Our series of Fascinating Ichthyological Nugget (FIN) articles are a great way to propel your aquatic knowledge above and beyond with incredible facts and stories about the underwater world. From 'Tipsy Goldfish' to female fishes who protect their eggs in their mouths-you are sure to learn something new about the hobby here.

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  1. FIN: Mysterious Colonisation
    FIN: Mysterious Colonisation

    The diminutive Swamp Guppy (Poecilia vivipara) - a close relative of the colourful guppies we keep in our aquariums - inhabits the fresh and brackish waters of countries along the north-east coast, from Venezuela to Brazil.

  2. FIN: Amazon Warriors
    FIN: Amazon Warriors

    ​The Amazon Molly (Poecilia formosa), an extraordinary all-female freshwater livebearing species from northeastern Mexico and the Texan border, has confounded scientists by continuing to develop and thrive whilst flouting all the usual evolutionary rules..

  3. FIN: Caught Red-Handed!
    FIN: Caught Red-Handed!

    A team of divers from the Institute for Marine and Antarctic Studies (IMAS), in conjunction with the citizen science project Reef Life Survey (RLS), recently made a very exciting discovery..

  4. Using Your Head
    Using Your Head

    Discover the stretchy denizen of the deep with a knack for using its head...

  5. Tipsy Goldfish
    Tipsy Goldfish

    Everyone knows that a little nip of some fiery spirits is often perfect for staving off the worst of the weather. Indeed under the right conditions, a nice, peaty single malt can be positively medicinal. But it’s interesting (and somewhat reassuring) to know that we humans aren’t the only ones to benefit from a spot of the strong stuff when things get icy.

  6. Fishing Trip
    Fishing Trip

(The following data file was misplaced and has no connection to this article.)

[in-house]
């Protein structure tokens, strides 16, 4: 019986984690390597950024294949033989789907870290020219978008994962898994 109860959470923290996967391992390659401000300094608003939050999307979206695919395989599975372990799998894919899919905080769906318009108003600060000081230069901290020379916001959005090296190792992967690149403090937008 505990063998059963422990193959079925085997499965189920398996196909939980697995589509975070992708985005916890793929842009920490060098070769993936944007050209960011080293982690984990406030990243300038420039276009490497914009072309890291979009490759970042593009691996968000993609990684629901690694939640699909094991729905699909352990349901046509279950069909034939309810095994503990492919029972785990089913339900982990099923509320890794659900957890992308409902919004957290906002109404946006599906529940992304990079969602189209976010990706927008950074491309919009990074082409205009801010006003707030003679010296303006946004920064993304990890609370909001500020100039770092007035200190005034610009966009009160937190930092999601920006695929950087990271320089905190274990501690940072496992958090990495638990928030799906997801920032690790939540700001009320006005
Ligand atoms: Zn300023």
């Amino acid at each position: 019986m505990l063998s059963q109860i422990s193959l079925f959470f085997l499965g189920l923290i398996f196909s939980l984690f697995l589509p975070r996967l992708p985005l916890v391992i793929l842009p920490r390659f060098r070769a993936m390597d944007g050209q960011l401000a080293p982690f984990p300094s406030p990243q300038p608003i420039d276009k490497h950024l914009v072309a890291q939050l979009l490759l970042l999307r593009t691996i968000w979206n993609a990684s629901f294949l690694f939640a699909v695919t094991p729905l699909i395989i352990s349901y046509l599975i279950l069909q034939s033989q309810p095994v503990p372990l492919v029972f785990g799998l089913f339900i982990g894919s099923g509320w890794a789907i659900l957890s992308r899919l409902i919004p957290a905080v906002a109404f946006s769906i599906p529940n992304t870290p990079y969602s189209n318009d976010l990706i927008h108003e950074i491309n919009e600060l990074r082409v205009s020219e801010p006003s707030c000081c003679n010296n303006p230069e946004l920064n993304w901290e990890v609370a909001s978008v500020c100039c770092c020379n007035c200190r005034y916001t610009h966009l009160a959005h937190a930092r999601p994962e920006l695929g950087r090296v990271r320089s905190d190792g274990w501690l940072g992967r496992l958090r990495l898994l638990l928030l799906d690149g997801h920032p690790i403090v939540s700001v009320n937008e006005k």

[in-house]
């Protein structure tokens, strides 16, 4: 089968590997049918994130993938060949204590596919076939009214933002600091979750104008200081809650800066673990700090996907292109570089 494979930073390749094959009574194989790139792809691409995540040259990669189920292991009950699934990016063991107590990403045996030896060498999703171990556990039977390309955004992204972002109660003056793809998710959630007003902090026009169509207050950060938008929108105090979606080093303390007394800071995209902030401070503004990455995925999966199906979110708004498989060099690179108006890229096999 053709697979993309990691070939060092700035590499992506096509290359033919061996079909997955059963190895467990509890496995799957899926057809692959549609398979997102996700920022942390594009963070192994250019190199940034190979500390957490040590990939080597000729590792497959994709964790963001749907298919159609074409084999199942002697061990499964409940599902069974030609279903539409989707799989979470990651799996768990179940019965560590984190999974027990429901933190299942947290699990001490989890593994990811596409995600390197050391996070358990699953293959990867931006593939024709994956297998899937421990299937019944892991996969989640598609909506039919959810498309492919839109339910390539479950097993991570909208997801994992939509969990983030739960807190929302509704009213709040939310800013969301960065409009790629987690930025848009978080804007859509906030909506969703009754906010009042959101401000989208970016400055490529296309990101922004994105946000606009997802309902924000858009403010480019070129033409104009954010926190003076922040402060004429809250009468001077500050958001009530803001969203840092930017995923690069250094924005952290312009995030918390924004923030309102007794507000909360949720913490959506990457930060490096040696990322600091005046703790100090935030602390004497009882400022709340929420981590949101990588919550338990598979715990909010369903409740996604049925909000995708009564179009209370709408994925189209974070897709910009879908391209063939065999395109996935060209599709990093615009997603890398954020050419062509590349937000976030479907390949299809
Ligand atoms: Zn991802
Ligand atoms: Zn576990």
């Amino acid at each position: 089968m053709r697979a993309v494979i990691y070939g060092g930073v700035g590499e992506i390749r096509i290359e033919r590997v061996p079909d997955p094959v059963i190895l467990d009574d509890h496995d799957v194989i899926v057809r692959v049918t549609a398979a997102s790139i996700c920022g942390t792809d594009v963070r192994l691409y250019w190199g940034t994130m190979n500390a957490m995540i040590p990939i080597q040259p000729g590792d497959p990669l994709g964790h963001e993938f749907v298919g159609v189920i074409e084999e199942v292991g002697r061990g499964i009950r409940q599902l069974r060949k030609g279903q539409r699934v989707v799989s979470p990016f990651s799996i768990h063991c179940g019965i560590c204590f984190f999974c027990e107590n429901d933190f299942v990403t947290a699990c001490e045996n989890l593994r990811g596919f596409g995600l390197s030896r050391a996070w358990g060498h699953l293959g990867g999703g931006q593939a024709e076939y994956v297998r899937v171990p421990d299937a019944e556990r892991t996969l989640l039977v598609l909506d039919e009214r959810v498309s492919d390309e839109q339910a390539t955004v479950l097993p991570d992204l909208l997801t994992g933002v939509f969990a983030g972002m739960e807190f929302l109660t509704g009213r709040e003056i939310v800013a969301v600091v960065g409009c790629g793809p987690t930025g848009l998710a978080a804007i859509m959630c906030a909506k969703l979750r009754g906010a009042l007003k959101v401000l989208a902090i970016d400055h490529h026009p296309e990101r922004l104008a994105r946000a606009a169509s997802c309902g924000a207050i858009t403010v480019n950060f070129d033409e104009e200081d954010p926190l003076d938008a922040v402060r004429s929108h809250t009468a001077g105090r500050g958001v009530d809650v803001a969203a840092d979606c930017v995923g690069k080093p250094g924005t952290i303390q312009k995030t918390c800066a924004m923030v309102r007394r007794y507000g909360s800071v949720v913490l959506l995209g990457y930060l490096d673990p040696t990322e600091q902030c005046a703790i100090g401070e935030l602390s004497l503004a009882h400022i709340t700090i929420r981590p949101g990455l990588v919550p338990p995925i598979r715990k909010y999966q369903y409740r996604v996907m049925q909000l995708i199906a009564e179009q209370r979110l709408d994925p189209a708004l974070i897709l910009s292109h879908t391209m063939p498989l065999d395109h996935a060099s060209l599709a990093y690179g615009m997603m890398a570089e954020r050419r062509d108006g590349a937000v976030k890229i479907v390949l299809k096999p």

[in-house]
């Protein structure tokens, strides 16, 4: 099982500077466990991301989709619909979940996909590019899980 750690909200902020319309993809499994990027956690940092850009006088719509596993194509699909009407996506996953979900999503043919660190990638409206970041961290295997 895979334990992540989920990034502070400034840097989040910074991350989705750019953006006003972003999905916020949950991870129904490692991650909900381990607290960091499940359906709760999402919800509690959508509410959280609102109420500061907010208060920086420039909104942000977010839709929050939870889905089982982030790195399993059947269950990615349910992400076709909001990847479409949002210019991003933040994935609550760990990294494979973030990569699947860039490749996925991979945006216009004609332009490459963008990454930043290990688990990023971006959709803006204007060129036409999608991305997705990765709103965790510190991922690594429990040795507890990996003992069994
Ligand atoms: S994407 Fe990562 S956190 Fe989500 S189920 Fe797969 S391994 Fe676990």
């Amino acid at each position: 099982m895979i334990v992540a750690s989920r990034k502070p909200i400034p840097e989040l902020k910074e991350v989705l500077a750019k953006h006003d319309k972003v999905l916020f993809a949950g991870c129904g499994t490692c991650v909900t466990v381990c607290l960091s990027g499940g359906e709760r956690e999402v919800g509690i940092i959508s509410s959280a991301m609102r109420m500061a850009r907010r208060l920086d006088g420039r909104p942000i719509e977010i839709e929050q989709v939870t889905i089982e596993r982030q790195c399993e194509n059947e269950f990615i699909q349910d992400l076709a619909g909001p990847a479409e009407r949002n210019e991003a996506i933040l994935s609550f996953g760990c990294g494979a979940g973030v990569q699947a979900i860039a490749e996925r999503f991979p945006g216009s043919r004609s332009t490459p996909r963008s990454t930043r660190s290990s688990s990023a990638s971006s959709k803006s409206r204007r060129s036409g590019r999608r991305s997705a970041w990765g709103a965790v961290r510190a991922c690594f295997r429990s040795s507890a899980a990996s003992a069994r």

​Imagine that you're out fishing whilst on holiday in the Mediterranean, and pull up a Sarpa Salpa – a beautiful-looking sea bream with bright golden stripes running down the length of its body. You know that this species is commonly eaten in these parts because you’ve seen it on menus at seafood restaurants along the beach, so you decide to take it home for dinner.

  7. Champion Chomper
    Champion Chomper

    Fang blennies (Meiacanthus grammistes) may look like just another species of small and colourful Pacific fish but they pack a very serious bite. Sporting large canine fangs on their lower jaws which slot neatly into holes inside the upper part of their mouths, the little fish are also appropriately known as saber-toothed blennies and can deliver a powerful dose of venom to any predators that are unwise enough to mess with them.

  8. Keeping Good Company
    Keeping Good Company

    A wise man once said “you can judge a man by the company he keeps” and it seems that the same can now be said of fish. Just like humans, many fish like to surround themselves with active companions, even though a posse of active friends also makes for stiffer competition when looking for food or mating partners.

  9. Flashdance

    For many, 2016 was a year best left forgotten, but it was actually a great year for scientists (and fishkeepers) thanks to the discovery of three new marine species.

  10. Big Mama
    Big Mama